2022’s Spotlight Prize winner tells us about their drama school journey, auditioning for ‘House of the Dragon’, and their experience as a non-binary performer.
Before graduating in 2022, Aaron Hodgetts (They/Them) was nominated by their drama school, Guildford School of Acting, for the Spotlight Prize 2022. Previous nominees include Jodie Whittaker, Gwendoline Christie and Ben Whishaw – where Aaron went on to join this long line by winning the Screen Award. Now, one year on, they have gained an agent and will soon be seen in Season 2 of the Game of Thrones prequel, House of the Dragon.
We spoke with Aaron about their Spotlight Prize experience, the audition process for House of the Dragon, and what it’s like being a non-binary performer in the industry. Here’s what they shared:
Hi Aaron! When did you decide that acting was the career for you?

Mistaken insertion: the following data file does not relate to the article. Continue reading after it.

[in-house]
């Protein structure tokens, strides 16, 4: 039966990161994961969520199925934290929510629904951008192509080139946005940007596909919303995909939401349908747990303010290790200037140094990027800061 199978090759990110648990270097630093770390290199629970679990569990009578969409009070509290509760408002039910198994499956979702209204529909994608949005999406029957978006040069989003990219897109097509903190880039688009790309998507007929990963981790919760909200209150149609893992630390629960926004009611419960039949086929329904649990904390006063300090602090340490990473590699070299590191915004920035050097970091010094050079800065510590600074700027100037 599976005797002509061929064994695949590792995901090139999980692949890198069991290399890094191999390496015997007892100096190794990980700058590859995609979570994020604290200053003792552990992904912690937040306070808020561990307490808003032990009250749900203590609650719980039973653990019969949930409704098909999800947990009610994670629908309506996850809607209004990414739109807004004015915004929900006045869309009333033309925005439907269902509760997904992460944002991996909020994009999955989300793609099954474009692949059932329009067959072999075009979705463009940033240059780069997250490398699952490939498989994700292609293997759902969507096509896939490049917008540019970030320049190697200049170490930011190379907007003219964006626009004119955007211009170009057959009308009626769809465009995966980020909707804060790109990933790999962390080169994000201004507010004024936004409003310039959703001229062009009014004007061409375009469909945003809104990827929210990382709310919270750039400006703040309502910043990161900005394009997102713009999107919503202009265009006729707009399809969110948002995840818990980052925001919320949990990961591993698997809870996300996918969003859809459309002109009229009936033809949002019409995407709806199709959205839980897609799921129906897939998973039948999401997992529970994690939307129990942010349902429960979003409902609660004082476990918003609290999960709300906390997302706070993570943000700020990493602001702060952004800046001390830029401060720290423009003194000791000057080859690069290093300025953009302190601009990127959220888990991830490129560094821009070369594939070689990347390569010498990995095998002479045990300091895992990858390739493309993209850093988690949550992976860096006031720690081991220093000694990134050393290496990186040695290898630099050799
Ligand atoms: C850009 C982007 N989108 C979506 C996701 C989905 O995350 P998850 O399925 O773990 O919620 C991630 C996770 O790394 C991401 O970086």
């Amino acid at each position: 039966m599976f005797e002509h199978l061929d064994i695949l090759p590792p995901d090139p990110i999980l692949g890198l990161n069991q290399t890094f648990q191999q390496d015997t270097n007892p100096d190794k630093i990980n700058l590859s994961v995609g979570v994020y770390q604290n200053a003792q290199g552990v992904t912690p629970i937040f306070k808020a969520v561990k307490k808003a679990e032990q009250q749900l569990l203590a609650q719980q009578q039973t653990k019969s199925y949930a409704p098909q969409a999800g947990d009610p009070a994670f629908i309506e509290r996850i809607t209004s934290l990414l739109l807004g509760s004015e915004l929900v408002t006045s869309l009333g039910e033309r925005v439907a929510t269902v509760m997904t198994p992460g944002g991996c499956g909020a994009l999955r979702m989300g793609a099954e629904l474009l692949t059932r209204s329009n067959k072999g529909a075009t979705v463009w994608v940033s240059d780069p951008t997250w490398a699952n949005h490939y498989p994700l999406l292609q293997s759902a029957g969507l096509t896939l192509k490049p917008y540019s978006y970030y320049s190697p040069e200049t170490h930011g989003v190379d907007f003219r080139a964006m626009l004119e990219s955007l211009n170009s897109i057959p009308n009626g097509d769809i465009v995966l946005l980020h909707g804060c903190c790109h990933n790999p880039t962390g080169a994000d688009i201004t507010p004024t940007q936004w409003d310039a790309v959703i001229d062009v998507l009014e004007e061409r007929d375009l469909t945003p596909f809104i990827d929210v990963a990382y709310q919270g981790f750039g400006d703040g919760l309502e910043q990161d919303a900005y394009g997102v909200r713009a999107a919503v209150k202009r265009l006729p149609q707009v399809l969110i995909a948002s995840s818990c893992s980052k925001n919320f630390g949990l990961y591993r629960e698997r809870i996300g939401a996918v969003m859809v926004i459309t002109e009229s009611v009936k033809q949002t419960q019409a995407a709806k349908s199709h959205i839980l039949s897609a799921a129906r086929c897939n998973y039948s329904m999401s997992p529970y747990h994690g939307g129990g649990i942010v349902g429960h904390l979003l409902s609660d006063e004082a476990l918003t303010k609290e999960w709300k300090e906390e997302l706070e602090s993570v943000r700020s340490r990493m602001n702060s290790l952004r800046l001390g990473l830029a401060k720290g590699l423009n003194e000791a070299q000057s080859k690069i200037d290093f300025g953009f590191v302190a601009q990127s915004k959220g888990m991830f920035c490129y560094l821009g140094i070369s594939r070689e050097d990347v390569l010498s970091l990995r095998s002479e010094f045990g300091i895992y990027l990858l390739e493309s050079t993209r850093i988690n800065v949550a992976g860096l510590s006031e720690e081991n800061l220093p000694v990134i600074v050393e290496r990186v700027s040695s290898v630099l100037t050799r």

When I was about 11 or 12, I started doing pantomimes in the West Midlands, but I wasn’t thinking about it too much at that age. Being on stage and having the build-up of rehearsals was a thrill, especially doing pantomimes, where you get so much feedback and interaction from the audience.
That gave me a dopamine rush that I haven’t been able to kick and now I chase it on stage and TV and find different avenues to get that rush. For screen, there’s a delayed gratification of starting something and working on it, and then in a few weeks’ time, you’re going to have that boost of adrenaline that’s come from your hard work.
Did you find yourself facing any challenges that you didn’t expect after graduating from drama school?
Generally speaking, within my whole year at drama school, there was a feeling of adrenaline that dropped and it really picked at us. We had all this time, but we didn’t have to be anywhere specific or live by a schedule and as a result, our day jobs became so important to us.